Understanding the Health Needs of Your Community
March 30, 2016
A key step towards supporting the connection between health and learning in schools is understanding the needs of the communities they serve. If a school is located in a community that has limited access to mental health care providers or healthy food, it is important to consider how school-based interventions can address these needs and the resulting problems. In addition, if a school is located in a community with high levels of violent crime, it is important for schools to understand this need as they determine how best to ensure children feel safe in traveling to school and have the opportunity to be physically active during school.
An important tool for better understanding these needs is Robert Wood Johnson Foundation’s (RWJF) County Health Rankings. Earlier this month, RWJF released their seventh version of their County Health Rankings data, a tool that can help school stakeholders and decision makers better understand the needs of the communities they serve and make decisions that best support the connection between health and learning. The County Health Rankings measure the health of nearly all counties in the nation and rank them within states. The rankings are based on a model of population health that emphasizes the many factors that, if improved, can help make communities healthier places to live, learn, work and play.
Some of the key measures included in the County Health Rankings include the following:
- Health outcomes (quality of life and length of life)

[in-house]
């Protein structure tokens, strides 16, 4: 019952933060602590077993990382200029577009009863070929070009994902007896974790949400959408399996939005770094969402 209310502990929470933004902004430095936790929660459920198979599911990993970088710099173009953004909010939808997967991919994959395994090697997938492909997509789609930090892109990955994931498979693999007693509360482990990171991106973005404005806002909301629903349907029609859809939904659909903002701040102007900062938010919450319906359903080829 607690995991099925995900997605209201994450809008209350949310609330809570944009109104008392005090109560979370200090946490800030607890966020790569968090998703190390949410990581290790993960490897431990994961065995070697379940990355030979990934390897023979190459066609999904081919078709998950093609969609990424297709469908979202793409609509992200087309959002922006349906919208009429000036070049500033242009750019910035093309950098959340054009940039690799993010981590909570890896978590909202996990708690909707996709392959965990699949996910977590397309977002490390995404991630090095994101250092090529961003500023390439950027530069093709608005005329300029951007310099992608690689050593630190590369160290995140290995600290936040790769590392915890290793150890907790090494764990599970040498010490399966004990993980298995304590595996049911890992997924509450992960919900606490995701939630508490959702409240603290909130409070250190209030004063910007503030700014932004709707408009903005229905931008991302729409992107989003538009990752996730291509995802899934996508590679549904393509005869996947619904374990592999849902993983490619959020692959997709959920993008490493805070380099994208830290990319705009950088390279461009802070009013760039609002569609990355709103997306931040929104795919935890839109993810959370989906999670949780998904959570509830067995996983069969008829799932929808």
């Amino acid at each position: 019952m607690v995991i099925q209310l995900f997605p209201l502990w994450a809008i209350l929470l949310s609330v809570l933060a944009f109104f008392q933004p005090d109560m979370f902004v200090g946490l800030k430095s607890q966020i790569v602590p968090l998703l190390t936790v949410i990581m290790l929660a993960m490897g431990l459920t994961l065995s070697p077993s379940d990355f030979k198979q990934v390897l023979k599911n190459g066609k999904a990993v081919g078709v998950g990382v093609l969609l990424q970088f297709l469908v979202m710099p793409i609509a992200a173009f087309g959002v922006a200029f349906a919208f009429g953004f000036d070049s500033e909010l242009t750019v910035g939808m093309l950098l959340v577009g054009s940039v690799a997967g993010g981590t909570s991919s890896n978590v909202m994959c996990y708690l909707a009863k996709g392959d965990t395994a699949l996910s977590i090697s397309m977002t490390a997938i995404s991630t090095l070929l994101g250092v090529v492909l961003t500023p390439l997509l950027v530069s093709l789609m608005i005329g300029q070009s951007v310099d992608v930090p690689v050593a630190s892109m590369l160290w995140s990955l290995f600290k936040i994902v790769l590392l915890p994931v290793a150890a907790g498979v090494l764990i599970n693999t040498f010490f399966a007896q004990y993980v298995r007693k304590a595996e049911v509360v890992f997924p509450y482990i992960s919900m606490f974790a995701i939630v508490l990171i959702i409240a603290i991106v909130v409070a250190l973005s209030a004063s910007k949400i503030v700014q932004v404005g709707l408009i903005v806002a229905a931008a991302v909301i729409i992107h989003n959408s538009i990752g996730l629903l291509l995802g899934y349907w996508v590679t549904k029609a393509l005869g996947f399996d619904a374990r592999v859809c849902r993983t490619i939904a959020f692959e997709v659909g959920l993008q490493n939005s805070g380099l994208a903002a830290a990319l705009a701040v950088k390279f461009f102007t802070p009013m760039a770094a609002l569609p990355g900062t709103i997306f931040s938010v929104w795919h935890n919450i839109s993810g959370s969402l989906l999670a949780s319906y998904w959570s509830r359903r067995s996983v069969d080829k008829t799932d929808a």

- Health behaviors (physical inactivity, access to healthy foods, teen births and access to exercise opportunities)
- Clinical care (access to primary care providers, dentists and mental health providers)
- Social and economic factors (children in poverty, unemployment and violent crime)
- Physical environment (drinking water violations, air pollution and housing problems)
In addition, a few new measures have been included in this version of the County Health Rankings including frequent physical or mental distress, insufficient sleep and residential segregation.
This tool can help school stakeholders, including school nurses, principals, teachers, parents and community members, develop targeted interventions that take into account underlying issues that might be impacts students’ ability to learn. School nurses, in particular, can serve as important advocates for the health and wellness of the students they serve and help ensure that school administrators and policymakers understand how schools can be an important place to both address and prevent many of the issues that are brought to light through this data.
We encourage you to access the rankings and data at countyhealthrankings.org and see how your county ranks compared to others in the state. Share this information with your school district and local decision makers to begin a conversation about how to address these needs and what role schools can play in supporting the health and success of your community.